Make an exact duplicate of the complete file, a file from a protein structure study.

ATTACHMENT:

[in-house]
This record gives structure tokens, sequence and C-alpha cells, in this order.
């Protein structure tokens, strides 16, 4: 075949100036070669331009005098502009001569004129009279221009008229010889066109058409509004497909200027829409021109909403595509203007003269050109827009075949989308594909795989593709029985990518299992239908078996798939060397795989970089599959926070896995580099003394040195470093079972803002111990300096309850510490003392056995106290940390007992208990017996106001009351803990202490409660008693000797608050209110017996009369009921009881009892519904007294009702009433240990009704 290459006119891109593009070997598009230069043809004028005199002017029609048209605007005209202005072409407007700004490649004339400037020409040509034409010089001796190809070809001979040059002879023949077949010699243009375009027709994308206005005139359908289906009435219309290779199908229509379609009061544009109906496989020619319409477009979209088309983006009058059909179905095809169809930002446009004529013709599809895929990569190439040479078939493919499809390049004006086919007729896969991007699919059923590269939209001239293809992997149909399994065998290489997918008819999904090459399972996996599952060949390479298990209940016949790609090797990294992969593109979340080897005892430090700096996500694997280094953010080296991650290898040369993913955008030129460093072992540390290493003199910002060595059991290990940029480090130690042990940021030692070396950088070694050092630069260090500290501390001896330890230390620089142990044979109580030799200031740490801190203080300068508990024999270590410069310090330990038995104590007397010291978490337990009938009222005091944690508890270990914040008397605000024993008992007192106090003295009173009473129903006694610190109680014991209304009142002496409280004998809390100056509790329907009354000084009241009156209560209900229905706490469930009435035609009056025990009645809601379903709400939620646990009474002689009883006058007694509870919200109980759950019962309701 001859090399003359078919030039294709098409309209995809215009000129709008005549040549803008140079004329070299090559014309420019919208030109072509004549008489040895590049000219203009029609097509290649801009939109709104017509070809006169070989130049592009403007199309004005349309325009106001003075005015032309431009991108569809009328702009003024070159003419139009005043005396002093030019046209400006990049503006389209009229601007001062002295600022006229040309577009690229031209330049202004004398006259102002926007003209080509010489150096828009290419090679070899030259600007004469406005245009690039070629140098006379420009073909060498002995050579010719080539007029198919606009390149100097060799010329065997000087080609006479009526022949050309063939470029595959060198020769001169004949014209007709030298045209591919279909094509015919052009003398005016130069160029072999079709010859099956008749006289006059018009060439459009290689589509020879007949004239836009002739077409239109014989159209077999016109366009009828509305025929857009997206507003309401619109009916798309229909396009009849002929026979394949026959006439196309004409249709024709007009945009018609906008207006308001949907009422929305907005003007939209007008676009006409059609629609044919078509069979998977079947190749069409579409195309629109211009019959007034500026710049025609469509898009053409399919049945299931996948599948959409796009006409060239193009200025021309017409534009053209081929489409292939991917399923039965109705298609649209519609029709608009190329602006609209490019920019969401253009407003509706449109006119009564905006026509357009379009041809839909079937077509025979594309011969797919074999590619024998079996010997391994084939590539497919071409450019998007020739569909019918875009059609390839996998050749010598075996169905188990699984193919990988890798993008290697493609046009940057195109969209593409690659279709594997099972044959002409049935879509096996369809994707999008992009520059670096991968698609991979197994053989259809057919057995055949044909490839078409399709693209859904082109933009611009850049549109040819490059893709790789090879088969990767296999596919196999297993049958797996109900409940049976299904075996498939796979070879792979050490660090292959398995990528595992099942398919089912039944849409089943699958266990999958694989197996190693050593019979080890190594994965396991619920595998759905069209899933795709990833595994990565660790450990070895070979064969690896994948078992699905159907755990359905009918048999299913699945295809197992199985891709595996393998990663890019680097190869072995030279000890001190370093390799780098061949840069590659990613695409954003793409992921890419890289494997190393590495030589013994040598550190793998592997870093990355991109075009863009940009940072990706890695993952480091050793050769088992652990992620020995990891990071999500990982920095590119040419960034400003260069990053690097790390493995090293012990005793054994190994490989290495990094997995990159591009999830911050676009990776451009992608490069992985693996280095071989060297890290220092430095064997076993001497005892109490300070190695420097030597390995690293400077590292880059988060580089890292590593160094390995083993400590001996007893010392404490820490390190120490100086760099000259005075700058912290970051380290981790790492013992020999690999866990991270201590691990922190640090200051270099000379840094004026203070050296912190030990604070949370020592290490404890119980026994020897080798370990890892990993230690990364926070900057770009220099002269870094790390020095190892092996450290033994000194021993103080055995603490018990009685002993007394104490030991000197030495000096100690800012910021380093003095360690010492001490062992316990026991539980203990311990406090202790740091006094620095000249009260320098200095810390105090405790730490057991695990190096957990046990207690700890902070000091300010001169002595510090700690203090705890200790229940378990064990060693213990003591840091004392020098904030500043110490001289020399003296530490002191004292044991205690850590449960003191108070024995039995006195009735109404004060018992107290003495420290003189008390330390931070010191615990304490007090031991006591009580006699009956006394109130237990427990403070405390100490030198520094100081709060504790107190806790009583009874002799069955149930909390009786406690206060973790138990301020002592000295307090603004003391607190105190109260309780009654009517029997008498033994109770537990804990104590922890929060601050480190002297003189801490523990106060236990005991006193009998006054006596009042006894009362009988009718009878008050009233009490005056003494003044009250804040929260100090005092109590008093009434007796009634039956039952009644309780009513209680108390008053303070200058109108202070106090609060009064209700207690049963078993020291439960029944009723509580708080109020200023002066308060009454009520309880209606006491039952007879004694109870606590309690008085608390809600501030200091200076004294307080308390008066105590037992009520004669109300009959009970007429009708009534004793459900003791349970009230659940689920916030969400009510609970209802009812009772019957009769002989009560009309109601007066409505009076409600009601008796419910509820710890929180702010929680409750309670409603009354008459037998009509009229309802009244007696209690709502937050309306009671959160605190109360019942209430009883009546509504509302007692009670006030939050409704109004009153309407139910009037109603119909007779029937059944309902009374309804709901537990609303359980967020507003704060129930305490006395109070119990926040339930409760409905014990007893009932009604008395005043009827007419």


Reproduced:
[in-house]
This record gives structure tokens, sequence and C-alpha cells, in this order.
């Protein structure tokens, strides 16, 4: 075949100036070669331009005098502009001569004129009279221009008229010889066109058409509004497909200027829409021109909403595509203007003269050109827009075949989308594909795989593709029985990518299992239908078996798939060397795989970089599959926070896995580099003394040195470093079972803002111990300096309850510490003392056995106290940390007992208990017996106001009351803990202490409660008693000797608050209110017996009369009921009881009892519904007294009702009433240990009704 290459006119891109593009070997598009230069043809004028005199002017029609048209605007005209202005072409407007700004490649004339400037020409040509034409010089001796190809070809001979040059002879023949077949010699243009375009027709994308206005005139359908289906009435219309290779199908229509379609009061544009109906496989020619319409477009979209088309983006009058059909179905095809169809930002446009004529013709599809895929990569190439040479078939493919499809390049004006086919007729896969991007699919059923590269939209001239293809992997149909399994065998290489997918008819999904090459399972996996599952060949390479298990209940016949790609090797990294992969593109979340080897005892430090700096996500694997280094953010080296991650290898040369993913955008030129460093072992540390290493003199910002060595059991290990940029480090130690042990940021030692070396950088070694050092630069260090500290501390001896330890230390620089142990044979109580030799200031740490801190203080300068508990024999270590410069310090330990038995104590007397010291978490337990009938009222005091944690508890270990914040008397605000024993008992007192106090003295009173009473129903006694610190109680014991209304009142002496409280004998809390100056509790329907009354000084009241009156209560209900229905706490469930009435035609009056025990009645809601379903709400939620646990009474002689009883006058007694509870919200109980759950019962309701 001859090399003359078919030039294709098409309209995809215009000129709008005549040549803008140079004329070299090559014309420019919208030109072509004549008489040895590049000219203009029609097509290649801009939109709104017509070809006169070989130049592009403007199309004005349309325009106001003075005015032309431009991108569809009328702009003024070159003419139009005043005396002093030019046209400006990049503006389209009229601007001062002295600022006229040309577009690229031209330049202004004398006259102002926007003209080509010489150096828009290419090679070899030259600007004469406005245009690039070629140098006379420009073909060498002995050579010719080539007029198919606009390149100097060799010329065997000087080609006479009526022949050309063939470029595959060198020769001169004949014209007709030298045209591919279909094509015919052009003398005016130069160029072999079709010859099956008749006289006059018009060439459009290689589509020879007949004239836009002739077409239109014989159209077999016109366009009828509305025929857009997206507003309401619109009916798309229909396009009849002929026979394949026959006439196309004409249709024709007009945009018609906008207006308001949907009422929305907005003007939209007008676009006409059609629609044919078509069979998977079947190749069409579409195309629109211009019959007034500026710049025609469509898009053409399919049945299931996948599948959409796009006409060239193009200025021309017409534009053209081929489409292939991917399923039965109705298609649209519609029709608009190329602006609209490019920019969401253009407003509706449109006119009564905006026509357009379009041809839909079937077509025979594309011969797919074999590619024998079996010997391994084939590539497919071409450019998007020739569909019918875009059609390839996998050749010598075996169905188990699984193919990988890798993008290697493609046009940057195109969209593409690659279709594997099972044959002409049935879509096996369809994707999008992009520059670096991968698609991979197994053989259809057919057995055949044909490839078409399709693209859904082109933009611009850049549109040819490059893709790789090879088969990767296999596919196999297993049958797996109900409940049976299904075996498939796979070879792979050490660090292959398995990528595992099942398919089912039944849409089943699958266990999958694989197996190693050593019979080890190594994965396991619920595998759905069209899933795709990833595994990565660790450990070895070979064969690896994948078992699905159907755990359905009918048999299913699945295809197992199985891709595996393998990663890019680097190869072995030279000890001190370093390799780098061949840069590659990613695409954003793409992921890419890289494997190393590495030589013994040598550190793998592997870093990355991109075009863009940009940072990706890695993952480091050793050769088992652990992620020995990891990071999500990982920095590119040419960034400003260069990053690097790390493995090293012990005793054994190994490989290495990094997995990159591009999830911050676009990776451009992608490069992985693996280095071989060297890290220092430095064997076993001497005892109490300070190695420097030597390995690293400077590292880059988060580089890292590593160094390995083993400590001996007893010392404490820490390190120490100086760099000259005075700058912290970051380290981790790492013992020999690999866990991270201590691990922190640090200051270099000379840094004026203070050296912190030990604070949370020592290490404890119980026994020897080798370990890892990993230690990364926070900057770009220099002269870094790390020095190892092996450290033994000194021993103080055995603490018990009685002993007394104490030991000197030495000096100690800012910021380093003095360690010492001490062992316990026991539980203990311990406090202790740091006094620095000249009260320098200095810390105090405790730490057991695990190096957990046990207690700890902070000091300010001169002595510090700690203090705890200790229940378990064990060693213990003591840091004392020098904030500043110490001289020399003296530490002191004292044991205690850590449960003191108070024995039995006195009735109404004060018992107290003495420290003189008390330390931070010191615990304490007090031991006591009580006699009956006394109130237990427990403070405390100490030198520094100081709060504790107190806790009583009874002799069955149930909390009786406690206060973790138990301020002592000295307090603004003391607190105190109260309780009654009517029997008498033994109770537990804990104590922890929060601050480190002297003189801490523990106060236990005991006193009998006054006596009042006894009362009988009718009878008050009233009490005056003494003044009250804040929260100090005092109590008093009434007796009634039956039952009644309780009513209680108390008053303070200058109108202070106090609060009064209700207690049963078993020291439960029944009723509580708080109020200023002066308060009454009520309880209606006491039952007879004694109870606590309690008085608390809600501030200091200076004294307080308390008066105590037992009520004669109300009959009970007429009708009534004793459900003791349970009230659940689920916030969400009510609970209802009812009772019957009769002989009560009309109601007066409505009076409600009601008796419910509820710890929180702010929680409750309670409603009354008459037998009509009229309802009244007696209690709502937050309306009671959160605190109360019942209430009883009546509504509302007692009670006030939050409704109004009153309407139910009037109603119909007779029937059944309902009374309804709901537990609303359980967020507003704060129930305490006395109070119990926040339930409760409905014990007893009932009604008395005043009827007419």